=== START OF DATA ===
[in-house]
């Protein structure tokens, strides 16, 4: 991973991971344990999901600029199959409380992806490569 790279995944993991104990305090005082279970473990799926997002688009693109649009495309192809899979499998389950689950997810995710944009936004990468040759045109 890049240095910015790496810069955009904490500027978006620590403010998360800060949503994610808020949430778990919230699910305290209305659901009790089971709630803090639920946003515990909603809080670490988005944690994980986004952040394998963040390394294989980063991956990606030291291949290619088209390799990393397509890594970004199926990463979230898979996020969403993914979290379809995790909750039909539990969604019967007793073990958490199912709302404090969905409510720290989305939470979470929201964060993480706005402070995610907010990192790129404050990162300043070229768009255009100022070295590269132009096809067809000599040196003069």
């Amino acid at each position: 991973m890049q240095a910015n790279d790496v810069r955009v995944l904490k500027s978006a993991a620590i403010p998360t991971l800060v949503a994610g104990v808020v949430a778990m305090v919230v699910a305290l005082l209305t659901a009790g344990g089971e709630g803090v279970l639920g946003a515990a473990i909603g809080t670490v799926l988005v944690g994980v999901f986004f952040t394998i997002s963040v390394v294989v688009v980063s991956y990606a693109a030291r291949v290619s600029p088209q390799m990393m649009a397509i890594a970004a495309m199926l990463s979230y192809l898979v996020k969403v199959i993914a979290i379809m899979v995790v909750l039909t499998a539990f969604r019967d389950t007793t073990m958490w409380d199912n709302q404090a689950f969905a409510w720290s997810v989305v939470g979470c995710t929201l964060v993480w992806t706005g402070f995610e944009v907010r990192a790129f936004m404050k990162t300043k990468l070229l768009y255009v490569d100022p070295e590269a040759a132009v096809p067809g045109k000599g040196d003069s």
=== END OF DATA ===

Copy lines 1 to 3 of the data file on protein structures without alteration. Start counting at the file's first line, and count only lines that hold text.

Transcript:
[in-house]
């Protein structure tokens, strides 16, 4: 991973991971344990999901600029199959409380992806490569 790279995944993991104990305090005082279970473990799926997002688009693109649009495309192809899979499998389950689950997810995710944009936004990468040759045109 890049240095910015790496810069955009904490500027978006620590403010998360800060949503994610808020949430778990919230699910305290209305659901009790089971709630803090639920946003515990909603809080670490988005944690994980986004952040394998963040390394294989980063991956990606030291291949290619088209390799990393397509890594970004199926990463979230898979996020969403993914979290379809995790909750039909539990969604019967007793073990958490199912709302404090969905409510720290989305939470979470929201964060993480706005402070995610907010990192790129404050990162300043070229768009255009100022070295590269132009096809067809000599040196003069």
């Amino acid at each position: 991973m890049q240095a910015n790279d790496v810069r955009v995944l904490k500027s978006a993991a620590i403010p998360t991971l800060v949503a994610g104990v808020v949430a778990m305090v919230v699910a305290l005082l209305t659901a009790g344990g089971e709630g803090v279970l639920g946003a515990a473990i909603g809080t670490v799926l988005v944690g994980v999901f986004f952040t394998i997002s963040v390394v294989v688009v980063s991956y990606a693109a030291r291949v290619s600029p088209q390799m990393m649009a397509i890594a970004a495309m199926l990463s979230y192809l898979v996020k969403v199959i993914a979290i379809m899979v995790v909750l039909t499998a539990f969604r019967d389950t007793t073990m958490w409380d199912n709302q404090a689950f969905a409510w720290s997810v989305v939470g979470c995710t929201l964060v993480w992806t706005g402070f995610e944009v907010r990192a790129f936004m404050k990162t300043k990468l070229l768009y255009v490569d100022p070295e590269a040759a132009v096809p067809g045109k000599g040196d003069s």